More generally is the evil, global menace of modern-day slavery or human trafficking involving young girls from many West African countries sent to Europe for a life of sexual slavery and prostitution; young girls from Eastern European countries subjected to sexual slavery within Europe; or girls from Asian countries like India, Bangladesh, Nepal sent to other Asian countries and even Middle Eastern countries like UAE (Dubai) for such evil purposes. The bottom line is that women all around the world on a daily basis go through all sorts of odious ordeals, in the form of rape, molestation by friends, family or complete strangers. Maybe it’s because of our vulnerable and gentle nature which is so easily exploited by men and even our fellow women.
I guess then maybe it is this vulnerability that made me become overwhelmed by a tremendous sense of pity and sympathy at that image of Strauss Kahn shuffled in hand-cuffs and looking all straggly, disheveled and despondent in court. It is no wonder then, that the 62 year old has been placed on a suicide watch list at New York’s notorious Rikers Island prison where he has been remanded in custody, for having your whole world crashing before your very eyes is enough to turn the strongest person suicidal.
My emotions aside, he a suspect for now, and is presumed innocent until tried and found guilty. And in any case, I am learning these days to look at the general context of things, attempting to be objective before passing judgment. Therefore I am not dismissing the fact that as an erstwhile strong contender tipped to run for French presidency on the platform of the French Socialist Party, it could have been a set-up as is being reported in some quarters in order to ruin his political career or for other political reasons. An opinion poll conducted in France shows that more than half of the respondents, 57% believe Strauss-Kahn was the victim of a plot. Certain questions are also being raised like how come the maid was able to get access to his room while he was in the shower? Did he request for house-keeping or did she assume he had checked out? How come it took up to 12 hours after the incident before it was reported? How come all of a sudden, women who claim to have been assaulted or harassed by him previously like the French journalist, Tristane Banon never thought of going to the authorities until now? Many questions…whether that is the case or not, as it is now, his political career and prospects have been effectively neutralized.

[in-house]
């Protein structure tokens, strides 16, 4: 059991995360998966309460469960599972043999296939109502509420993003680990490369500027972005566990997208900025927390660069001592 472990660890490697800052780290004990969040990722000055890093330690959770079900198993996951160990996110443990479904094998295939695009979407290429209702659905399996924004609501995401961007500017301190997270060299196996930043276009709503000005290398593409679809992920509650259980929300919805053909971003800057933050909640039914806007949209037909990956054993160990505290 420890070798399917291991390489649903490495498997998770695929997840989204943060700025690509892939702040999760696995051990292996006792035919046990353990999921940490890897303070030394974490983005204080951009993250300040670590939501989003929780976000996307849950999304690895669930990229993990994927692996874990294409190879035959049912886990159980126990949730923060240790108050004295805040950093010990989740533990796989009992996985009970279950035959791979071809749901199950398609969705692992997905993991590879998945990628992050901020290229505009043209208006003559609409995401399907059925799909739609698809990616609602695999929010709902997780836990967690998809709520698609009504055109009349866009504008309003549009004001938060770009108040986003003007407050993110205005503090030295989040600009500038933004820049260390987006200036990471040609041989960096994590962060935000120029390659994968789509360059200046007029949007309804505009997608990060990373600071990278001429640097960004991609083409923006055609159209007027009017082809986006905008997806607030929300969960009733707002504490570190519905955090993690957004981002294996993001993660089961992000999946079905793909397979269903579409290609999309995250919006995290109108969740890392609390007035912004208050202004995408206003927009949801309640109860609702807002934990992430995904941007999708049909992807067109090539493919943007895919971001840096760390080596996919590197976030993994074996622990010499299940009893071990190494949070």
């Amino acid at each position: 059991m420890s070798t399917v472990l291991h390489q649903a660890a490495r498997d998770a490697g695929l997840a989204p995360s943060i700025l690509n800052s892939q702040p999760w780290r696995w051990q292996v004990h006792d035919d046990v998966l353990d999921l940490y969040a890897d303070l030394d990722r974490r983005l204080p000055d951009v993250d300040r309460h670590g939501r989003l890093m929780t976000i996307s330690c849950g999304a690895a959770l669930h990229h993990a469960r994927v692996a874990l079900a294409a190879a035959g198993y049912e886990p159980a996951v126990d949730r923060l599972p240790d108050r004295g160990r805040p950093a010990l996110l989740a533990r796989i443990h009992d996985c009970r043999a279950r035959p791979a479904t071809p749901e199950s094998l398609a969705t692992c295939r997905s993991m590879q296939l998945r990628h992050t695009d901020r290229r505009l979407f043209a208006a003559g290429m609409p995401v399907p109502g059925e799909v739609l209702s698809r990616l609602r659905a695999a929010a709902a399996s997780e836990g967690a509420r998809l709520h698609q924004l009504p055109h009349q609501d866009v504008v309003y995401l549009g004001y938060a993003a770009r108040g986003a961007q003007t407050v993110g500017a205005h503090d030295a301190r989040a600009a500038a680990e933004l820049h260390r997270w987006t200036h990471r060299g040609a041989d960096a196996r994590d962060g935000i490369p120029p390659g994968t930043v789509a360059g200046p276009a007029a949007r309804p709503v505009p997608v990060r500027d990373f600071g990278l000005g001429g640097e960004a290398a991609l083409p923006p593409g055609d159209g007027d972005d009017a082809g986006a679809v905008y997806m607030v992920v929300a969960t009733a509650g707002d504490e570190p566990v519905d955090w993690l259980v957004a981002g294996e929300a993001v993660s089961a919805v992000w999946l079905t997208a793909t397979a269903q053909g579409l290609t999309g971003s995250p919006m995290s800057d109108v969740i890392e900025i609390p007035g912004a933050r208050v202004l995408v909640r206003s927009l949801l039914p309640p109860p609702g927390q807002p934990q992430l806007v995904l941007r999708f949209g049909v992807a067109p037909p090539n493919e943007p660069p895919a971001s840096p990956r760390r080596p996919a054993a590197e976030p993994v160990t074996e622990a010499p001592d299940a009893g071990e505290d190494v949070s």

That notwithstanding, we as women need to be vigilant, for despite advancements in ICT and other trappings of technology and progress in the modern era, the primitive, primeval and evil streak within some men still exist in various forms. Such perverse tendencies and desires have evolved along with the times, and we are still as vulnerable as we were decades ago. We should not allow or at least fight till our last breath to protect ourselves and the people around us from such traumatizing or even potentially fatal situations. And as for Dominic Strauss Kahn, as more details come out and the events unfolding confirm his innocence or guilt, the entire saga promises to be very drama-filled.